Lance Richardson explores the latest mega-development in the Middle East.
When world financial markets crashed in 2008, few places experienced the crisis as physically as the Middle East. Tower cranes fell silent over abandoned construction sites, more akin to grave markers than symbols of prosperity.
In Dubai, the casualties were as numerous as they were extravagant. The Anara Tower was to soar some 600 metres, with a sky garden every 27 floors. Most ambitious of all, The World dredged sand from the coast into a vast network of artificial islands resembling - yes, the world. The islands were completed in 2008, and virtually nobody has built on them since.
Not everything fell by the wayside. Abu Dhabi is still slated to get its Guggenheim, designed by Frank Gehry to be the largest in the world. A new Louvre museum, resembling a flying saucer full of holes, is being built nearby on the coming cultural district of Saadiyat Island.
Also continuing to push the envelope in development is the country of Oman, bordering the United Arab Emirates to the east. Though it experienced setbacks of its own due to the global financial crisis, co-operation between the Omani government and private developers means it is still business as usual for at least one aspiring destination on the Arabian Gulf.
At first sight, Jebel Sifah rises like an unexpected oasis.
Jebel Sifah is an "Integrated Tourism Complex", which means it's a self-contained destination for travellers and resident Omanis wanting to live in the luxury of an endless holiday. Encompassing everything from restaurants to water sports and private beaches, its seclusion is also its drawcard.
It is 45 minutes from the capital, Muscat, sandwiched between rock and the ocean. Indeed, a water taxi, leaving from a marina just behind Muscat's Flag Palace, traces a coastline of formidable cliffs, an alternative form of approach from the road that threads through the dramatic Hajar Mountains. Braids of algae float in the water here, disrupted by pods of playful dolphins that sometimes number in the hundreds.
At first sight, Jebel Sifah rises from the barren landscape like an unexpected oasis: white buildings, built in Omani style, cluster around another marina, with palm trees and mooring lines for yachts.
This is Marina Town, the social hub of Jebel Sifah. People eat in outdoor restaurants; others lounge in an open tent stuffed with pillows. Arriving by boat, the development strikes a visitor for its tasteful modesty - we are a far cry from the overt extravagance of the Burj Khalifa, for example.
The style of Jebel Sifah is thanks in large part to governmental restrictions on colour and size; Oman values its distinctive aesthetic traditions. However, "modest" does not necessarily mean "small" - step past Marina Town and the complex sprawls for 6.2 million square metres down the coast.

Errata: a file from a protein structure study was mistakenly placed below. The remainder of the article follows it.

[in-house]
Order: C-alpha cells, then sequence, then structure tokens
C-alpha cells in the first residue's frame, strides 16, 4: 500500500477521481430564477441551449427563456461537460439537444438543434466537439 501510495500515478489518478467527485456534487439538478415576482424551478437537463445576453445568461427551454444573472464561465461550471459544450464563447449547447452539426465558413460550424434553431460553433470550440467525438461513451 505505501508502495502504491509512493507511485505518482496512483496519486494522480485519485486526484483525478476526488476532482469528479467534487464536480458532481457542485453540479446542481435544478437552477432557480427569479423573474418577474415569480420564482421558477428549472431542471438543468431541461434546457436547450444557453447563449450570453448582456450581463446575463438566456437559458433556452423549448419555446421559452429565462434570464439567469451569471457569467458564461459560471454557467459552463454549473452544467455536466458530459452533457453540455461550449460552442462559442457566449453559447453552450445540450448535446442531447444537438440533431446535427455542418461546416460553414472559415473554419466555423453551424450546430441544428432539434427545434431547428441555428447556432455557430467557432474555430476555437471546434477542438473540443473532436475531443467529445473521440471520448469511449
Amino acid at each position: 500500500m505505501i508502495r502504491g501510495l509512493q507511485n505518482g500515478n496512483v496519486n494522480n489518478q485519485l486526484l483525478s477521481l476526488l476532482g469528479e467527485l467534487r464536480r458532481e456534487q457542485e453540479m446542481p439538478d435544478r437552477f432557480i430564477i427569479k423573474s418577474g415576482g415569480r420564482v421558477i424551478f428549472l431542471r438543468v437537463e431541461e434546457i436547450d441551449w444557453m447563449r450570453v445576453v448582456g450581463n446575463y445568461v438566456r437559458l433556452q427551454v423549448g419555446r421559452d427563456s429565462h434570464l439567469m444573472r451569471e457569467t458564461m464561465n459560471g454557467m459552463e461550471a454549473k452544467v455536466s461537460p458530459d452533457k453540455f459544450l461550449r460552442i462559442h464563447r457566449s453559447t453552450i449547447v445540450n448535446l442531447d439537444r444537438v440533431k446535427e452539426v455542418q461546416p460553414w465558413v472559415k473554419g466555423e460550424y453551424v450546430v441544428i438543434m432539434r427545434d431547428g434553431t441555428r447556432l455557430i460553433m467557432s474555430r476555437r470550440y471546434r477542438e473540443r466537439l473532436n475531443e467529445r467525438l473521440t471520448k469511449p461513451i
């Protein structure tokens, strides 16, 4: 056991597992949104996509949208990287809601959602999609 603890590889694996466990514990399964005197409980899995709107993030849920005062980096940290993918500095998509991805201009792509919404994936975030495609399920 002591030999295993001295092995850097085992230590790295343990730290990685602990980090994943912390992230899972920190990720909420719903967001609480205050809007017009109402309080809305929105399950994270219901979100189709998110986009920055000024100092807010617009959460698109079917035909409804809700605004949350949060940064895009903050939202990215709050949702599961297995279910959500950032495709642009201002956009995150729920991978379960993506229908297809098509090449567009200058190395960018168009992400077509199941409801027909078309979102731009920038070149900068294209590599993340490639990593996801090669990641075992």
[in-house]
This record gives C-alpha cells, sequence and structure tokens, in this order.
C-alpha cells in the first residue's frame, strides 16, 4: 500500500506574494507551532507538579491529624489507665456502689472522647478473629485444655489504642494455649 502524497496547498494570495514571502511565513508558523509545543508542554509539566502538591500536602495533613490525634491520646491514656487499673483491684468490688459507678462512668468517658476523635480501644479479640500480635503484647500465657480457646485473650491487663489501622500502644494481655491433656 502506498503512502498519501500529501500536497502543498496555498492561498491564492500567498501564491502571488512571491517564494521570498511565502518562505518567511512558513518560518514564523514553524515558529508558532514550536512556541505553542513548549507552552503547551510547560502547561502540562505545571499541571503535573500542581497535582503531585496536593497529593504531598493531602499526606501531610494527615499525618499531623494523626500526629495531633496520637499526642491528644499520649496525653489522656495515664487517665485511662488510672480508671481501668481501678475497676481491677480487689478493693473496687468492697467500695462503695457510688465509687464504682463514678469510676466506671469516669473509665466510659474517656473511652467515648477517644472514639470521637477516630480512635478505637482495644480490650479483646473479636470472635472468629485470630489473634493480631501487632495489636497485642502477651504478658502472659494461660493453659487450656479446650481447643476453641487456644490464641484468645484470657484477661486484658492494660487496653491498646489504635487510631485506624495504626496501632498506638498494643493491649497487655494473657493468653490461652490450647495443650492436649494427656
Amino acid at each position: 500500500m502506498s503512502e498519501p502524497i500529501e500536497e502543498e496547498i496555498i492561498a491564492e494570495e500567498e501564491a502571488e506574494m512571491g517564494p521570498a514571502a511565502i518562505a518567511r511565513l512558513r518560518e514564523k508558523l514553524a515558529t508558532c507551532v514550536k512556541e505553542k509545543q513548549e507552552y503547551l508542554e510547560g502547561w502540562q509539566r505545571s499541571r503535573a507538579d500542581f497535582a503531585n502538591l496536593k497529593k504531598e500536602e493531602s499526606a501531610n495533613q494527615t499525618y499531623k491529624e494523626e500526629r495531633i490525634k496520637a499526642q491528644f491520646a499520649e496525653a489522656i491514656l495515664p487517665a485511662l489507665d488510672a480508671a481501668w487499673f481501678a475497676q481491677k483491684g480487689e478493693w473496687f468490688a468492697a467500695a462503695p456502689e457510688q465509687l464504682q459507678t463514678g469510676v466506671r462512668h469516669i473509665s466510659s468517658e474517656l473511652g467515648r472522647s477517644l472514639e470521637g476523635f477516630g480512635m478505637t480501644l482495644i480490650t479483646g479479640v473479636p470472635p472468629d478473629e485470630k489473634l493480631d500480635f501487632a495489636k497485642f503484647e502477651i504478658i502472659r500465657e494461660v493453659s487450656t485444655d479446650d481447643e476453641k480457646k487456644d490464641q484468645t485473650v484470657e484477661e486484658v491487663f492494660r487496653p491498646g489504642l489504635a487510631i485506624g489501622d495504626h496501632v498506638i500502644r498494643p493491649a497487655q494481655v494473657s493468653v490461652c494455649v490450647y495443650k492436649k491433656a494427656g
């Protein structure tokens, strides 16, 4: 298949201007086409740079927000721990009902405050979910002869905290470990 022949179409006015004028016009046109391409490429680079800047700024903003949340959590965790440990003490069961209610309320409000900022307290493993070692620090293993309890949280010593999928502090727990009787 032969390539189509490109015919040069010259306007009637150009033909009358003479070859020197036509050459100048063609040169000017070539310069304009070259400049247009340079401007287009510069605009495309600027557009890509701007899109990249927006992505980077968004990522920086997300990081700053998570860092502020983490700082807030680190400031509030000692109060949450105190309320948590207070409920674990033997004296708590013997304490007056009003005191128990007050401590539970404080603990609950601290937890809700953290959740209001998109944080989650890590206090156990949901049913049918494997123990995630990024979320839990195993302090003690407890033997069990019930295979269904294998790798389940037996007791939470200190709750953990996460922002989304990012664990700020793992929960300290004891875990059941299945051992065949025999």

Marina Town officially opened in March and its many retail venues are now ready for tenants. Eighteen apartment blocks are similarly prepared, and a freehold law allows foreign ownership, should somebody decide to stay longer.
Still to come on the vast but quickly altering construction site are some 950 villas - a few are already completed and dot the landscape - and an 18-hole PGA golf course designed by Peter Harradine.
Then, of course, there are the hotels. At present, the Jebel Sifah complex has a single hotel, the well-appointed Sifawy Boutique in the heart of Marina Town.
With 55 guest rooms, Sifawy prioritises service over size. Rooms are knitted together like honeycomb, though each includes a private balcony. The hotel also arranges dolphin cruises, desert excursions, scuba-diving and fishing trips. But like an entree before an expansive main, Sifawy is only the projected start.
Missoni, an Italian fashion house based in Varese, has committed to building a hotel here, designed by Michael Graves and decorated by Rosita Missoni herself. It will be joined by a Banyan Tree Hotel, prioritising eco-friendly luxury across 239 rooms and 77 units.
The beach, however, will go to the Four Seasons: designed by the Mexican architect Diego Villasenor, it will offer another 200 rooms and 70 units.
"When Aladdin invited Jasmine on a carpet ride they must have glided through the starry skies of Jebel Sifah," the project's website says. While the full extent of Jebel Sifah's star power remains to be seen, the ride is off to a promising start.
The writer travelled courtesy of the Sultanate of Oman and Etihad Airways.
Etihad Airways flies to Muscat from Sydney daily, with a transfer in Abu Dhabi. Prices start from $1831 a person. etihadairways.com.
Jebel Sifah is 45 minutes on the road through the Hajar Mountains, or via water taxi from Muscat's marina.
The Sifawy Boutique Hotel offers 25 rooms and 30 suites, each with a balcony overlooking the private marina and Gulf of Oman. Prices start at 70 rial ($184) a night. sifawyhotel.com.